© 2013 Kheel Center for Labor-Management Documentation and Archives, Cornell
Jennie Matyas and the ILGWU: An
Oral History., 1955-1955
Gilb, Corinne L.
0.5 linear ft.
Forms of Material:
Articles, reprints, pamphlets, correspondence,
Kheel Center for Labor-Management Documentation and
Archives, Cornell University Library
The collection consists of oral history interviews conducted
with Jennie Matyas.
Collection material in English
ILGWU ORGANIZATIONAL HISTORY
Founded in 1900 by local union delegates representing about 2,000 members in cities
in the northeastern United States, the ILGWU grew in geographical scope, membership
size, political influence to become one of the most powerful forces in American
organized labor by mid-century. Representing workers in the women's garment
industry, the ILGWU worked to improve working and living conditions of its members
through collective bargaining agreements, training programs, health care facilities,
cooperative housing, educational opportunities, and other efforts. In 1995, the
ILGWU merged with the Amalgamated Clothing and Textile Workers Union (ACTWU) to form
the Union of Needletrades, Industrial and Textile Employees (UNITE).
Born in Hungary in 1895 and after traveling in steerage with her mother and brothers
to New York City, Jennie Matyas Charters began work in a garment factory as a child
before eventually rising to become one of the first women vice presidents of the
ILGWU. She became a member of Waistmakers' Local 25 in 1910 and during the strike of
1913 was placed in charge of one of the large gathering halls. Matyas went on to
become a shop chairperson in every shop she worked and helped establish education
activities, but while her union career flourished, she never lost sight of her
desire to continue her education. In 1922, Matyas left the ILGWU to attend college.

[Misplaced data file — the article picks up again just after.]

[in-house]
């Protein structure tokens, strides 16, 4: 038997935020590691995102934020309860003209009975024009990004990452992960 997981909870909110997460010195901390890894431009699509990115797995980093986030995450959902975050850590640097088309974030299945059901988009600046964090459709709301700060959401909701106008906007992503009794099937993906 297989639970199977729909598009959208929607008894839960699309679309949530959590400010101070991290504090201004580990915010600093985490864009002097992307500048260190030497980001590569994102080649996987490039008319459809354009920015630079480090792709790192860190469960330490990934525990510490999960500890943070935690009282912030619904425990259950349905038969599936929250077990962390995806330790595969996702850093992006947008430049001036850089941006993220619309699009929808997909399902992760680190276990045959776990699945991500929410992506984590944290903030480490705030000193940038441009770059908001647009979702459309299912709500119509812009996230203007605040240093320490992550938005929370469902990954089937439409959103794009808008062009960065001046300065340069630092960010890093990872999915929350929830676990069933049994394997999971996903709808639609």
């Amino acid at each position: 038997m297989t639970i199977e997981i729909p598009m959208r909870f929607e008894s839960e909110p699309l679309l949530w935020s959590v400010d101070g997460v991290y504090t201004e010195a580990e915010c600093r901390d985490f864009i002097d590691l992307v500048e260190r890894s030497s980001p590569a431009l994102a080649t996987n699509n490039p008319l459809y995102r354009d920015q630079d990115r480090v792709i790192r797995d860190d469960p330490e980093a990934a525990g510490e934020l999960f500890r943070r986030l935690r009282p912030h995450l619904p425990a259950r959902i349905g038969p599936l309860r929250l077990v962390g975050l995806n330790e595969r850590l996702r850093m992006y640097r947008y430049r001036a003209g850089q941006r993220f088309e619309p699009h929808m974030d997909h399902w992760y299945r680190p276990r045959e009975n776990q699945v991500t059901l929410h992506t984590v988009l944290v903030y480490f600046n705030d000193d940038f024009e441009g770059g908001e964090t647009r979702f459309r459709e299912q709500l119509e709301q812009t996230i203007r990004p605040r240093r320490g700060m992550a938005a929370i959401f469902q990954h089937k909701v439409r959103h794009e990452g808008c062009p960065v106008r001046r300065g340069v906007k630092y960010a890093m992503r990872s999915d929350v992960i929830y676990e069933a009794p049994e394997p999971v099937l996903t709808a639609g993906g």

Having relocated to the west coast, she found herself eager to help the union and
began working as an organizer and educational director of the then Pacific Coast
Office from 1934 to 1941. Wanting to return to school, at age 47, Matyas enrolled at
the University of California and graduated cum laude in economics in 1943. She was
soon back to work with the union at the San Francisco Joint Board as education
director and elected a vice president and member of the General Executive Board in
Matyas retired in 1961 and was back in the classroom to receive her teaching
credentials In 1970 at 75 years old, she started teaching adult education at a San
Francisco community college. Matyas died on January 31, 1988 at the age of 93.
The collection consists of a bound volume of oral history interviews of Jennie Matyas
Charters conducted by Corinne L. Gilb for a project to gather source material on
California's cultural history. The interviews were tape recorded at Matyas' home in
Marin County, California on April 20, May 5, June 14, June 29, July 26, August 9,
and October 28, 1955. Topics discussed by Matyas and reflected in the table of
contents include: early life in Hungary, coming to America, working in the garment
factories at the age of 14, joining the union and her early activities with the
union, discussions on socialism, women's suffrage and the communist infiltration,
organizing, the union in California, and her continuing education.